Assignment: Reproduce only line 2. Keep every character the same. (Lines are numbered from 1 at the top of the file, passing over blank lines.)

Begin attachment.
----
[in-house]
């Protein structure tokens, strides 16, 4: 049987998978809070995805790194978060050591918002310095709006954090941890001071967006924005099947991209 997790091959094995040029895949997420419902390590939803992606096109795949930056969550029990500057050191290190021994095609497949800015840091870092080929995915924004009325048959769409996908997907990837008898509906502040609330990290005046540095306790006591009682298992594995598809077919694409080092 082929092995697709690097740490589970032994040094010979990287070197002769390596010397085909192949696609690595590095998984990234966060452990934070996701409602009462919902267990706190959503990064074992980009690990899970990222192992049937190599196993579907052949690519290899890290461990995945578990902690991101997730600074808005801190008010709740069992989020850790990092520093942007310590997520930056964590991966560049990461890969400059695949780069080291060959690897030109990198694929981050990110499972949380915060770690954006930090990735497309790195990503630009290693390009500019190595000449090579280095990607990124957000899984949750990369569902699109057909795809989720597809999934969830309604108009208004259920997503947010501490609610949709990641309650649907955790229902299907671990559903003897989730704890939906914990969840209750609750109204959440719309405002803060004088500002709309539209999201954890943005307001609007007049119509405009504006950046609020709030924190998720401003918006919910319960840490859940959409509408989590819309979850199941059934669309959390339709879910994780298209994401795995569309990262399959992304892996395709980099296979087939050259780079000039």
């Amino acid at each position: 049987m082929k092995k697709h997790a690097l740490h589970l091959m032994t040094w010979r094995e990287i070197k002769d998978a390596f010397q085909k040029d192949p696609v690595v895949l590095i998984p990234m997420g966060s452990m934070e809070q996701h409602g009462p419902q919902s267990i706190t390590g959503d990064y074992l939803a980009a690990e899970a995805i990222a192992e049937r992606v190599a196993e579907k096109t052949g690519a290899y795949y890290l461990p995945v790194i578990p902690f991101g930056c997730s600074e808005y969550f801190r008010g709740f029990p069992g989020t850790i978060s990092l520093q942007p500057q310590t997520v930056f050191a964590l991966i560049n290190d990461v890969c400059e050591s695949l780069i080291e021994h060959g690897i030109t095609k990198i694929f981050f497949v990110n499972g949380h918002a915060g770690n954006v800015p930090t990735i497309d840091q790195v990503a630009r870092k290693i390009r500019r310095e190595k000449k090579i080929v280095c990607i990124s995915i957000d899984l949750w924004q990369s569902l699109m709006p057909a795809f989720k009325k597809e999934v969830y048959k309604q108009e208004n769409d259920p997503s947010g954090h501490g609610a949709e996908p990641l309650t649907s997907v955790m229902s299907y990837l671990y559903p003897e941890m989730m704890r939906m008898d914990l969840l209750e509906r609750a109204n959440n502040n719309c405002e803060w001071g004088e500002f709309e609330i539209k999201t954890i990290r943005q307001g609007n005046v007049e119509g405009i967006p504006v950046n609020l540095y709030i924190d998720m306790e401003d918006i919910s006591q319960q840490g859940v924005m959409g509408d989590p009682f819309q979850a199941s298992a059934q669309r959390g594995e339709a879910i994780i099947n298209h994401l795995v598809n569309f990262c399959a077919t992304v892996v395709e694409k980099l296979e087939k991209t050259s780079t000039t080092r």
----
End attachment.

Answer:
């Protein structure tokens, strides 16, 4: 049987998978809070995805790194978060050591918002310095709006954090941890001071967006924005099947991209 997790091959094995040029895949997420419902390590939803992606096109795949930056969550029990500057050191290190021994095609497949800015840091870092080929995915924004009325048959769409996908997907990837008898509906502040609330990290005046540095306790006591009682298992594995598809077919694409080092 082929092995697709690097740490589970032994040094010979990287070197002769390596010397085909192949696609690595590095998984990234966060452990934070996701409602009462919902267990706190959503990064074992980009690990899970990222192992049937190599196993579907052949690519290899890290461990995945578990902690991101997730600074808005801190008010709740069992989020850790990092520093942007310590997520930056964590991966560049990461890969400059695949780069080291060959690897030109990198694929981050990110499972949380915060770690954006930090990735497309790195990503630009290693390009500019190595000449090579280095990607990124957000899984949750990369569902699109057909795809989720597809999934969830309604108009208004259920997503947010501490609610949709990641309650649907955790229902299907671990559903003897989730704890939906914990969840209750609750109204959440719309405002803060004088500002709309539209999201954890943005307001609007007049119509405009504006950046609020709030924190998720401003918006919910319960840490859940959409509408989590819309979850199941059934669309959390339709879910994780298209994401795995569309990262399959992304892996395709980099296979087939050259780079000039």